Employers are required to select and document at least one "workweek" that will apply to employees treated as falling within some FLSA exemptions.
Whether an employee is due FLSA overtime compensation is not based upon how many hours he or she works in a particular job.
A federal appellate court has re-affirmed that the FLSA permits an employer to change its seven-day workweek, even when a stated reason for doing so is to reduce FLSA overtime costs.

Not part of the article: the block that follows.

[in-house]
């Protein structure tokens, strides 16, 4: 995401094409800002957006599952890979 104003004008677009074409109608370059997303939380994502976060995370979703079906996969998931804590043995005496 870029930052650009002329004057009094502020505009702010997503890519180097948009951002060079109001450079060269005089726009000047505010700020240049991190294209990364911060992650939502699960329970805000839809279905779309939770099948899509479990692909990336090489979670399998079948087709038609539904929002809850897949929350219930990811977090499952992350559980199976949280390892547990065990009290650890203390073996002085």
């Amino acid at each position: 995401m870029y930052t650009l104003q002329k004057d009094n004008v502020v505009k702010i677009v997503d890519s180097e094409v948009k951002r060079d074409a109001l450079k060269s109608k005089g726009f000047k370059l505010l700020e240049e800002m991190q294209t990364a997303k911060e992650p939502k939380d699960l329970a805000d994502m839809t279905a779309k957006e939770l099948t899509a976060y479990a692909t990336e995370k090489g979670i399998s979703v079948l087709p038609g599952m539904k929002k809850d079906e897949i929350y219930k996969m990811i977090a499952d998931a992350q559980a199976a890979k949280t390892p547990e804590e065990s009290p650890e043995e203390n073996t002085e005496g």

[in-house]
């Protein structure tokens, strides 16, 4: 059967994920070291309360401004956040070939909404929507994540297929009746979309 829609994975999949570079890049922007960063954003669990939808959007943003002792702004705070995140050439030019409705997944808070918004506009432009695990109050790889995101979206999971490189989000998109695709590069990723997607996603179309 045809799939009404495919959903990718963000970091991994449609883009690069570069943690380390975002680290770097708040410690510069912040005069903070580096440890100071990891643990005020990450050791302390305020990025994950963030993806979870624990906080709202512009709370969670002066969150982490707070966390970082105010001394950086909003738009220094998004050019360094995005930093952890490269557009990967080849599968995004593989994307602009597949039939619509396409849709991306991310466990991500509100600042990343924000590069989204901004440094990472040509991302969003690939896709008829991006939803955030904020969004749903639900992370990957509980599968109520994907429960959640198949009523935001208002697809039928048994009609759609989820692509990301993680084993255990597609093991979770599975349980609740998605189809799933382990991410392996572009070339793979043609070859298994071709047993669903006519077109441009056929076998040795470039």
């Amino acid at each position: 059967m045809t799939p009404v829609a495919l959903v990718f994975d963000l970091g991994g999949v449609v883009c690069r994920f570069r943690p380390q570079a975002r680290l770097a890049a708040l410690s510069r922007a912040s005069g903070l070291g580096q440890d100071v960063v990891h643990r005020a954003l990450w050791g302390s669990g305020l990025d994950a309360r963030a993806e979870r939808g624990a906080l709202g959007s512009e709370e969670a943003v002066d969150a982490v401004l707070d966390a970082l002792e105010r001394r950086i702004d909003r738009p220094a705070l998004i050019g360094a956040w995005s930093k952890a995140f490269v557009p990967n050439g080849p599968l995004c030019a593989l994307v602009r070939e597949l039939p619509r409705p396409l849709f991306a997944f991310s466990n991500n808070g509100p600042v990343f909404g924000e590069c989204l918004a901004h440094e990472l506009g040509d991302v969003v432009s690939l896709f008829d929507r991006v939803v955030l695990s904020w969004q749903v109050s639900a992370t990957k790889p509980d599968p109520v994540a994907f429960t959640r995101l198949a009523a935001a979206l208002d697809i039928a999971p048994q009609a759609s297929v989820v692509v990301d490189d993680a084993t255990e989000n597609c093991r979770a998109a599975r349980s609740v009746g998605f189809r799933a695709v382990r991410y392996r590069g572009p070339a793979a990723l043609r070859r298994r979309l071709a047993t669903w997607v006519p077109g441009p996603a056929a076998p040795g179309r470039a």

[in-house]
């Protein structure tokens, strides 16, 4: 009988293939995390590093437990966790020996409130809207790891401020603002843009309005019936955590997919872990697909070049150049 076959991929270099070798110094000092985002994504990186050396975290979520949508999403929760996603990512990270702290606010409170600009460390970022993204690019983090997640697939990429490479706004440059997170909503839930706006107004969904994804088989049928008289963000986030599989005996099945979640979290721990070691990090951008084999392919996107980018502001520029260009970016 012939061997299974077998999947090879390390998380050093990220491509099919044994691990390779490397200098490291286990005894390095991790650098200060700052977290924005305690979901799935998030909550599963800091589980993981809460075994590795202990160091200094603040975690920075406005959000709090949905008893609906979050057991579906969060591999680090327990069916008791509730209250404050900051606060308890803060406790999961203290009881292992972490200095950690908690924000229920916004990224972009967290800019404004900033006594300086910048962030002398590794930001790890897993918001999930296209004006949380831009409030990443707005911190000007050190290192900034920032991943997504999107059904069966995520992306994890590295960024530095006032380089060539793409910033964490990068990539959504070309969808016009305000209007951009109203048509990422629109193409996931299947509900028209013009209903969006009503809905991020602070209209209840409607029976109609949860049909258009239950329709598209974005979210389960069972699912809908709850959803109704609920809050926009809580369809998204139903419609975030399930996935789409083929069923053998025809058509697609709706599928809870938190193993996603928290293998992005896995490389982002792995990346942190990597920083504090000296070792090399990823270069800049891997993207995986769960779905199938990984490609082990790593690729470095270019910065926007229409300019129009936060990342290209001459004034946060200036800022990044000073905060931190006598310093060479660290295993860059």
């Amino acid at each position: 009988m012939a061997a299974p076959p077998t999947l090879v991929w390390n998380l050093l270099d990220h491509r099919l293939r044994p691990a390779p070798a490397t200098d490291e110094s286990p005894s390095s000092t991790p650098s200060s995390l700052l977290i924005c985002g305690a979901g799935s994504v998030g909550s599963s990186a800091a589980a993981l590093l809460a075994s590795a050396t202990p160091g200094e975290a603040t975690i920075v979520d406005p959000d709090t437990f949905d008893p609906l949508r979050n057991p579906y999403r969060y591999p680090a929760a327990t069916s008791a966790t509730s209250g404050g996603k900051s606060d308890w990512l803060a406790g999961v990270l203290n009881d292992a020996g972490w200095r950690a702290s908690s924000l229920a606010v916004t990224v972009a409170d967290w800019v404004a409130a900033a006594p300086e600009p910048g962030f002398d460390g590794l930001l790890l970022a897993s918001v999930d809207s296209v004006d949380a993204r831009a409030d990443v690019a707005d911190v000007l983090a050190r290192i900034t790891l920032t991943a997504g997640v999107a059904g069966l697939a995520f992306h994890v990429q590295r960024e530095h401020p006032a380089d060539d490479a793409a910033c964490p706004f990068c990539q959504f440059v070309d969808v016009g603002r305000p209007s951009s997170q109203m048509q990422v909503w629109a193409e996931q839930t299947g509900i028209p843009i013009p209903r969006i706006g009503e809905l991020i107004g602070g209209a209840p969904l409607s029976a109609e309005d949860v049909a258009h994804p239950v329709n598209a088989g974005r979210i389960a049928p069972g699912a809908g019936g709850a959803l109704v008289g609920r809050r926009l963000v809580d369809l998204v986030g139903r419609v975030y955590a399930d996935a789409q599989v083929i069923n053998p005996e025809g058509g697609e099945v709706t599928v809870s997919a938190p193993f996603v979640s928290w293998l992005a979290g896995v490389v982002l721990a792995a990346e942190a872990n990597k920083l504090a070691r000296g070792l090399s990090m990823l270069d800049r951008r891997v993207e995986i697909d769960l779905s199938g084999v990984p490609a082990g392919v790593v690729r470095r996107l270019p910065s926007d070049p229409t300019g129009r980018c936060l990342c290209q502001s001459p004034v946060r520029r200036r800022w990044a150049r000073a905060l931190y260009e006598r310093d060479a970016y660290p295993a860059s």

A compressed schedule colloquially called a "9/80" plan seems to be making a comeback.
Our prior post raised questions about how to calculate a non-exempt employee's pay for the timeframe during which the employer changes the workweek.
FLSA compliance is typically measured with reference to a "workweek", an important term that has a specific meaning.